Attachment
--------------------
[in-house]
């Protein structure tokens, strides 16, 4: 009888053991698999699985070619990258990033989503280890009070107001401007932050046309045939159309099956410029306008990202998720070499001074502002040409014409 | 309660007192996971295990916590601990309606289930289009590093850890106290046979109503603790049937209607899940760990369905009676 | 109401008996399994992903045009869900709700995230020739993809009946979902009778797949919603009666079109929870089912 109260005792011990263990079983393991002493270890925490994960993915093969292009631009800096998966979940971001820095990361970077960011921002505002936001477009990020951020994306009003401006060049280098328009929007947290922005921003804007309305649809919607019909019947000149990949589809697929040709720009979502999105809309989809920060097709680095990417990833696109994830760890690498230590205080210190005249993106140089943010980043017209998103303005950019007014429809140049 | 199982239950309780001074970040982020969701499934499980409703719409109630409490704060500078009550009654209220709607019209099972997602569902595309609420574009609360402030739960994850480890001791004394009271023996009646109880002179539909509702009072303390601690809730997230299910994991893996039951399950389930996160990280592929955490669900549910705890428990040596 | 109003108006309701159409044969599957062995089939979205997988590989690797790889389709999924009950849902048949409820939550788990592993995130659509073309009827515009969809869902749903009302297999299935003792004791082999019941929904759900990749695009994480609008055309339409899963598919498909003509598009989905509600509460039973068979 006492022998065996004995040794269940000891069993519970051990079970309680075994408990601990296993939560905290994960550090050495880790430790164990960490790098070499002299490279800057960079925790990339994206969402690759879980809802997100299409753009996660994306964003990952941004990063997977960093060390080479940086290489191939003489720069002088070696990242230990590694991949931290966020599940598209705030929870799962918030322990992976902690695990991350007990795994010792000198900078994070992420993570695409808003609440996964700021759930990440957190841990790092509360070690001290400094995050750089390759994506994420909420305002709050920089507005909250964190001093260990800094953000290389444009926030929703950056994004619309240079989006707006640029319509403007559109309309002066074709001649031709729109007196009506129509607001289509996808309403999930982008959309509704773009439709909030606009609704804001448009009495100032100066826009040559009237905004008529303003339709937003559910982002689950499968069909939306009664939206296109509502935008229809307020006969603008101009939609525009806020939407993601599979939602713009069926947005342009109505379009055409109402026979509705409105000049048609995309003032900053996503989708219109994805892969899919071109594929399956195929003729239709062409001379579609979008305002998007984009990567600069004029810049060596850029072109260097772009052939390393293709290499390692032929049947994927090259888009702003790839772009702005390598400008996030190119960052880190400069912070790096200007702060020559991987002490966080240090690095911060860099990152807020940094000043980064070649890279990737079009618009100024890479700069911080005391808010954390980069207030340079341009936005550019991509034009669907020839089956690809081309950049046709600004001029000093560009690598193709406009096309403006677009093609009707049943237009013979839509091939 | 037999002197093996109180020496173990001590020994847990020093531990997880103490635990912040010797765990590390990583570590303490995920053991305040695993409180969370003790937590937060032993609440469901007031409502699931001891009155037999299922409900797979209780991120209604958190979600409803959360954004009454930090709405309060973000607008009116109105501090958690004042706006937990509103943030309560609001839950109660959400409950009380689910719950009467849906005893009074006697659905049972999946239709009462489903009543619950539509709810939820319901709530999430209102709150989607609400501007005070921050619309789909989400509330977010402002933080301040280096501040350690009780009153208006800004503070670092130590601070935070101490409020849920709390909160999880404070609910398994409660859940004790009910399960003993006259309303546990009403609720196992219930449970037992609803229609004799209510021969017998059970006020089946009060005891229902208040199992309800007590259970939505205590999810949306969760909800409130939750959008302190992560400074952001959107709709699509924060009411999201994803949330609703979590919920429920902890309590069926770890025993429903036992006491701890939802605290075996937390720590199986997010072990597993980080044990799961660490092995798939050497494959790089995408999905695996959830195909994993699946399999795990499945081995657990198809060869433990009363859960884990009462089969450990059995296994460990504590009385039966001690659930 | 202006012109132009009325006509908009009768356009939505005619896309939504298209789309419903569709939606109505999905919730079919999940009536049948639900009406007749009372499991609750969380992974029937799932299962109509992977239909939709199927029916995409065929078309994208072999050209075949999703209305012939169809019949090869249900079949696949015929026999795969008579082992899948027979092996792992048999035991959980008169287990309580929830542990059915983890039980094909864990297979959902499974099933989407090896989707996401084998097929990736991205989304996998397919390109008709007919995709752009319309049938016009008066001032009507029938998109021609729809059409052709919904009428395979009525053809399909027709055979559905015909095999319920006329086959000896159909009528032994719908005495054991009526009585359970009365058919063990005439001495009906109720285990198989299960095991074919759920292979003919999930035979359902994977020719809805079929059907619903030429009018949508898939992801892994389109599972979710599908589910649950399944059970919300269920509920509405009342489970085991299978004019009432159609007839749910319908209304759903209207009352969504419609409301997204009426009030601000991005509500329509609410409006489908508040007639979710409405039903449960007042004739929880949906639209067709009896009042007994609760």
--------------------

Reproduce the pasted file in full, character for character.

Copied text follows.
[in-house]
């Protein structure tokens, strides 16, 4: 009888053991698999699985070619990258990033989503280890009070107001401007932050046309045939159309099956410029306008990202998720070499001074502002040409014409 | 309660007192996971295990916590601990309606289930289009590093850890106290046979109503603790049937209607899940760990369905009676 | 109401008996399994992903045009869900709700995230020739993809009946979902009778797949919603009666079109929870089912 109260005792011990263990079983393991002493270890925490994960993915093969292009631009800096998966979940971001820095990361970077960011921002505002936001477009990020951020994306009003401006060049280098328009929007947290922005921003804007309305649809919607019909019947000149990949589809697929040709720009979502999105809309989809920060097709680095990417990833696109994830760890690498230590205080210190005249993106140089943010980043017209998103303005950019007014429809140049 | 199982239950309780001074970040982020969701499934499980409703719409109630409490704060500078009550009654209220709607019209099972997602569902595309609420574009609360402030739960994850480890001791004394009271023996009646109880002179539909509702009072303390601690809730997230299910994991893996039951399950389930996160990280592929955490669900549910705890428990040596 | 109003108006309701159409044969599957062995089939979205997988590989690797790889389709999924009950849902048949409820939550788990592993995130659509073309009827515009969809869902749903009302297999299935003792004791082999019941929904759900990749695009994480609008055309339409899963598919498909003509598009989905509600509460039973068979 006492022998065996004995040794269940000891069993519970051990079970309680075994408990601990296993939560905290994960550090050495880790430790164990960490790098070499002299490279800057960079925790990339994206969402690759879980809802997100299409753009996660994306964003990952941004990063997977960093060390080479940086290489191939003489720069002088070696990242230990590694991949931290966020599940598209705030929870799962918030322990992976902690695990991350007990795994010792000198900078994070992420993570695409808003609440996964700021759930990440957190841990790092509360070690001290400094995050750089390759994506994420909420305002709050920089507005909250964190001093260990800094953000290389444009926030929703950056994004619309240079989006707006640029319509403007559109309309002066074709001649031709729109007196009506129509607001289509996808309403999930982008959309509704773009439709909030606009609704804001448009009495100032100066826009040559009237905004008529303003339709937003559910982002689950499968069909939306009664939206296109509502935008229809307020006969603008101009939609525009806020939407993601599979939602713009069926947005342009109505379009055409109402026979509705409105000049048609995309003032900053996503989708219109994805892969899919071109594929399956195929003729239709062409001379579609979008305002998007984009990567600069004029810049060596850029072109260097772009052939390393293709290499390692032929049947994927090259888009702003790839772009702005390598400008996030190119960052880190400069912070790096200007702060020559991987002490966080240090690095911060860099990152807020940094000043980064070649890279990737079009618009100024890479700069911080005391808010954390980069207030340079341009936005550019991509034009669907020839089956690809081309950049046709600004001029000093560009690598193709406009096309403006677009093609009707049943237009013979839509091939 | 037999002197093996109180020496173990001590020994847990020093531990997880103490635990912040010797765990590390990583570590303490995920053991305040695993409180969370003790937590937060032993609440469901007031409502699931001891009155037999299922409900797979209780991120209604958190979600409803959360954004009454930090709405309060973000607008009116109105501090958690004042706006937990509103943030309560609001839950109660959400409950009380689910719950009467849906005893009074006697659905049972999946239709009462489903009543619950539509709810939820319901709530999430209102709150989607609400501007005070921050619309789909989400509330977010402002933080301040280096501040350690009780009153208006800004503070670092130590601070935070101490409020849920709390909160999880404070609910398994409660859940004790009910399960003993006259309303546990009403609720196992219930449970037992609803229609004799209510021969017998059970006020089946009060005891229902208040199992309800007590259970939505205590999810949306969760909800409130939750959008302190992560400074952001959107709709699509924060009411999201994803949330609703979590919920429920902890309590069926770890025993429903036992006491701890939802605290075996937390720590199986997010072990597993980080044990799961660490092995798939050497494959790089995408999905695996959830195909994993699946399999795990499945081995657990198809060869433990009363859960884990009462089969450990059995296994460990504590009385039966001690659930 | 202006012109132009009325006509908009009768356009939505005619896309939504298209789309419903569709939606109505999905919730079919999940009536049948639900009406007749009372499991609750969380992974029937799932299962109509992977239909939709199927029916995409065929078309994208072999050209075949999703209305012939169809019949090869249900079949696949015929026999795969008579082992899948027979092996792992048999035991959980008169287990309580929830542990059915983890039980094909864990297979959902499974099933989407090896989707996401084998097929990736991205989304996998397919390109008709007919995709752009319309049938016009008066001032009507029938998109021609729809059409052709919904009428395979009525053809399909027709055979559905015909095999319920006329086959000896159909009528032994719908005495054991009526009585359970009365058919063990005439001495009906109720285990198989299960095991074919759920292979003919999930035979359902994977020719809805079929059907619903030429009018949508898939992801892994389109599972979710599908589910649950399944059970919300269920509920509405009342489970085991299978004019009432159609007839749910319908209304759903209207009352969504419609409301997204009426009030601000991005509500329509609410409006489908508040007639979710409405039903449960007042004739929880949906639209067709009896009042007994609760």